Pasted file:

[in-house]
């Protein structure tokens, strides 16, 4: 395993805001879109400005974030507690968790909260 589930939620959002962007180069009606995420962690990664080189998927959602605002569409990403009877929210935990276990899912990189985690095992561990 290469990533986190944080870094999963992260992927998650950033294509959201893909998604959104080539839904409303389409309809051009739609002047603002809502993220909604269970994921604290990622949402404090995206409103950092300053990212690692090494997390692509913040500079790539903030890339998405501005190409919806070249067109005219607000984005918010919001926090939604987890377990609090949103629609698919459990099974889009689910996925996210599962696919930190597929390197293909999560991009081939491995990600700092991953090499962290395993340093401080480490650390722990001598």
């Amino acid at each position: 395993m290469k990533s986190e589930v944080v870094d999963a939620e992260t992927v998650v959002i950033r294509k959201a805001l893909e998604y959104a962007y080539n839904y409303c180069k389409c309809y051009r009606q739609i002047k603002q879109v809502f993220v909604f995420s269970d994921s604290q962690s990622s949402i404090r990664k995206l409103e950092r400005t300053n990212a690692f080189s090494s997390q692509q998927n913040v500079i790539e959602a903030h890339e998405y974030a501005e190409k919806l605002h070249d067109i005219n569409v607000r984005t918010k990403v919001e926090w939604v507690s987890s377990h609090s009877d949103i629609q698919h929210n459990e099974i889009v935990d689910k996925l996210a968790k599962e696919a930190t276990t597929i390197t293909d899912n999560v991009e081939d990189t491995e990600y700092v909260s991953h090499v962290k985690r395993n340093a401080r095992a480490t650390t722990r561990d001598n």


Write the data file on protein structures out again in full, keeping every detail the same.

[in-house]
């Protein structure tokens, strides 16, 4: 395993805001879109400005974030507690968790909260 589930939620959002962007180069009606995420962690990664080189998927959602605002569409990403009877929210935990276990899912990189985690095992561990 290469990533986190944080870094999963992260992927998650950033294509959201893909998604959104080539839904409303389409309809051009739609002047603002809502993220909604269970994921604290990622949402404090995206409103950092300053990212690692090494997390692509913040500079790539903030890339998405501005190409919806070249067109005219607000984005918010919001926090939604987890377990609090949103629609698919459990099974889009689910996925996210599962696919930190597929390197293909999560991009081939491995990600700092991953090499962290395993340093401080480490650390722990001598």
């Amino acid at each position: 395993m290469k990533s986190e589930v944080v870094d999963a939620e992260t992927v998650v959002i950033r294509k959201a805001l893909e998604y959104a962007y080539n839904y409303c180069k389409c309809y051009r009606q739609i002047k603002q879109v809502f993220v909604f995420s269970d994921s604290q962690s990622s949402i404090r990664k995206l409103e950092r400005t300053n990212a690692f080189s090494s997390q692509q998927n913040v500079i790539e959602a903030h890339e998405y974030a501005e190409k919806l605002h070249d067109i005219n569409v607000r984005t918010k990403v919001e926090w939604v507690s987890s377990h609090s009877d949103i629609q698919h929210n459990e099974i889009v935990d689910k996925l996210a968790k599962e696919a930190t276990t597929i390197t293909d899912n999560v991009e081939d990189t491995e990600y700092v909260s991953h090499v962290k985690r395993n340093a401080r095992a480490t650390t722990r561990d001598n």